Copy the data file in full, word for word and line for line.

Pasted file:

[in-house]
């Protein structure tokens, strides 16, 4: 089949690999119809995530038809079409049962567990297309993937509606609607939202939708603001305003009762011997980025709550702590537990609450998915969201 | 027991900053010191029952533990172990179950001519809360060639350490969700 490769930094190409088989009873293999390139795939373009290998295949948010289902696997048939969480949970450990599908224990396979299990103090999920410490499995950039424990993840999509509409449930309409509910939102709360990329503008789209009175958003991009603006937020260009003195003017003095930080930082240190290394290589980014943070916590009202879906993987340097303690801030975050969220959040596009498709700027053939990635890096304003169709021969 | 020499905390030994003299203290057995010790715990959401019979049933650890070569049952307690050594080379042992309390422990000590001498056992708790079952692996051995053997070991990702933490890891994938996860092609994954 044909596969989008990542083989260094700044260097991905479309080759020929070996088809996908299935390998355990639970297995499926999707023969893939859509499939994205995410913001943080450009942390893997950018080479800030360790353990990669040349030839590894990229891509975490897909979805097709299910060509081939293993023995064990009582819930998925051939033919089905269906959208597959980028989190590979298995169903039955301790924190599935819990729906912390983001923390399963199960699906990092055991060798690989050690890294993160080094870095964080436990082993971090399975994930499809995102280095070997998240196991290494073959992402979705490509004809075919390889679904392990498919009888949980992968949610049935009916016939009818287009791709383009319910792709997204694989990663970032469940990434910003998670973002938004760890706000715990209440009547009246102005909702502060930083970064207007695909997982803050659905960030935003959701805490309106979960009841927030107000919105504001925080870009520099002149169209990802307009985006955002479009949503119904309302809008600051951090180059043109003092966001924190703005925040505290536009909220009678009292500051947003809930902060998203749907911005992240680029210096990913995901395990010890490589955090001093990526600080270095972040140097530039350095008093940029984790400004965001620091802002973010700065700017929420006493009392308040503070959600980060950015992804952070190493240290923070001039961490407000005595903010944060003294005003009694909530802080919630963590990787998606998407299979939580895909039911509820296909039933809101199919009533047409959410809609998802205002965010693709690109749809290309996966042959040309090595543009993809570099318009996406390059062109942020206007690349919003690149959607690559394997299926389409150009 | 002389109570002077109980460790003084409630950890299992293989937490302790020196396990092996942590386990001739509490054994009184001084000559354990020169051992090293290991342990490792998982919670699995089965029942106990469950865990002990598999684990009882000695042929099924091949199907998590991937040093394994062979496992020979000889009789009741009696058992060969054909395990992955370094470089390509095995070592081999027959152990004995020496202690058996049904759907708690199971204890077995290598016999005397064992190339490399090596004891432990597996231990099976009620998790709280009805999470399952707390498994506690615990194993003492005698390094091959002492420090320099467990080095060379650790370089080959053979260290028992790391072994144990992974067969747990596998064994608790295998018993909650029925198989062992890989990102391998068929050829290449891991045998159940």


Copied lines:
[in-house]
């Protein structure tokens, strides 16, 4: 089949690999119809995530038809079409049962567990297309993937509606609607939202939708603001305003009762011997980025709550702590537990609450998915969201 | 027991900053010191029952533990172990179950001519809360060639350490969700 490769930094190409088989009873293999390139795939373009290998295949948010289902696997048939969480949970450990599908224990396979299990103090999920410490499995950039424990993840999509509409449930309409509910939102709360990329503008789209009175958003991009603006937020260009003195003017003095930080930082240190290394290589980014943070916590009202879906993987340097303690801030975050969220959040596009498709700027053939990635890096304003169709021969 | 020499905390030994003299203290057995010790715990959401019979049933650890070569049952307690050594080379042992309390422990000590001498056992708790079952692996051995053997070991990702933490890891994938996860092609994954 044909596969989008990542083989260094700044260097991905479309080759020929070996088809996908299935390998355990639970297995499926999707023969893939859509499939994205995410913001943080450009942390893997950018080479800030360790353990990669040349030839590894990229891509975490897909979805097709299910060509081939293993023995064990009582819930998925051939033919089905269906959208597959980028989190590979298995169903039955301790924190599935819990729906912390983001923390399963199960699906990092055991060798690989050690890294993160080094870095964080436990082993971090399975994930499809995102280095070997998240196991290494073959992402979705490509004809075919390889679904392990498919009888949980992968949610049935009916016939009818287009791709383009319910792709997204694989990663970032469940990434910003998670973002938004760890706000715990209440009547009246102005909702502060930083970064207007695909997982803050659905960030935003959701805490309106979960009841927030107000919105504001925080870009520099002149169209990802307009985006955002479009949503119904309302809008600051951090180059043109003092966001924190703005925040505290536009909220009678009292500051947003809930902060998203749907911005992240680029210096990913995901395990010890490589955090001093990526600080270095972040140097530039350095008093940029984790400004965001620091802002973010700065700017929420006493009392308040503070959600980060950015992804952070190493240290923070001039961490407000005595903010944060003294005003009694909530802080919630963590990787998606998407299979939580895909039911509820296909039933809101199919009533047409959410809609998802205002965010693709690109749809290309996966042959040309090595543009993809570099318009996406390059062109942020206007690349919003690149959607690559394997299926389409150009 | 002389109570002077109980460790003084409630950890299992293989937490302790020196396990092996942590386990001739509490054994009184001084000559354990020169051992090293290991342990490792998982919670699995089965029942106990469950865990002990598999684990009882000695042929099924091949199907998590991937040093394994062979496992020979000889009789009741009696058992060969054909395990992955370094470089390509095995070592081999027959152990004995020496202690058996049904759907708690199971204890077995290598016999005397064992190339490399090596004891432990597996231990099976009620998790709280009805999470399952707390498994506690615990194993003492005698390094091959002492420090320099467990080095060379650790370089080959053979260290028992790391072994144990992974067969747990596998064994608790295998018993909650029925198989062992890989990102391998068929050829290449891991045998159940």